* These calculations assume joint ownership of the house and savings.
** Reference care fees - the £23,250 figure is correct in England as at March 2020 (figures may vary in other parts of the UK)
How Do Trust Wills Work?
Usually, when making a Will, you name people that you would like to receive your estate when you die, known as your Beneficiaries. However, there may be circumstances where you would prefer that your estate doesn’t go directly to the beneficiaries when you die, but rather, that it is held on behalf of those beneficiaries in a particular way.
The people holding the assets on behalf of the beneficiaries are known as your Trustees. Trustees are nominated within the Will to administer the Trust on your behalf. For more information see Making a Will, Trusts and Trustees.
Types of Trust Wills
We offer the following types of Trust Wills to assist in different circumstances:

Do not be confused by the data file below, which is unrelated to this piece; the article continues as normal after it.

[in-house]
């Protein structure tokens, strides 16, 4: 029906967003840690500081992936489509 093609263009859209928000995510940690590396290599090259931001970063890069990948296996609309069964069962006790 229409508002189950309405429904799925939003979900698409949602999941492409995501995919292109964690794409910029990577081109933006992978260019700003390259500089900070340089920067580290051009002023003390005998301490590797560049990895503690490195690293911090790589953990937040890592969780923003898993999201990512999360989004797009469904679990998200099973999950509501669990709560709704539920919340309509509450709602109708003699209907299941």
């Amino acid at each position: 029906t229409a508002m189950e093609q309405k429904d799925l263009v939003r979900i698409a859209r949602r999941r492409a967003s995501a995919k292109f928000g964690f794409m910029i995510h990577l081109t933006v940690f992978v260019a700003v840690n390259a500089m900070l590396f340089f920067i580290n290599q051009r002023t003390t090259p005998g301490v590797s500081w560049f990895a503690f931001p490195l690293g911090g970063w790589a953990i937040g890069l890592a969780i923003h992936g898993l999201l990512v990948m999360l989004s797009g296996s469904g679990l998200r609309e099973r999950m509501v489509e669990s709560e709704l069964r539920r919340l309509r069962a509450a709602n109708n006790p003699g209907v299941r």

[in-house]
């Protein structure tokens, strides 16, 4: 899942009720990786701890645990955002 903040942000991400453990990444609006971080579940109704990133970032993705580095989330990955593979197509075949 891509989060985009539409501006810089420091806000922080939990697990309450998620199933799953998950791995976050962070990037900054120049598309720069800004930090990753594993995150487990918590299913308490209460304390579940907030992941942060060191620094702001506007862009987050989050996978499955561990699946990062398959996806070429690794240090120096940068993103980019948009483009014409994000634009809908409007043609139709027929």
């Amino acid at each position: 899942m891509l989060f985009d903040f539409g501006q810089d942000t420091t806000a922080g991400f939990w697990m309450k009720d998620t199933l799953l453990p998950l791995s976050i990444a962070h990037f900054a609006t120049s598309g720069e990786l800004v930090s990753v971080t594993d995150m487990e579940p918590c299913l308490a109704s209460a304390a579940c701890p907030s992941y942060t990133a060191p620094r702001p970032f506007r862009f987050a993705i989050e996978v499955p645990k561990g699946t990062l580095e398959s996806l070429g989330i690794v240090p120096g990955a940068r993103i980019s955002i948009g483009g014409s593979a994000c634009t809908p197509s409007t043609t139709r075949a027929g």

Property Trust Wills, Life Interest Trust Wills & Discretionary Trust Wills
Property Trust Wills
A Property Trust Will, sometimes referred to as a protective property trust, can provide greater peace of mind if you own a property and wish to best protect its value for future generations.
Benefits of a Property Trust Will
• Guarantees who benefits from your share of the property if your surviving partner:
o Remarries after you die (marriage automatically invalidates any existing Wills)
o Writes a new Will after your death, changing their original wishes
• Can help reduce the potential impact of residential care fees on the property value for the benefit of future generations.
Who Can Benefit from a Property Trust Will?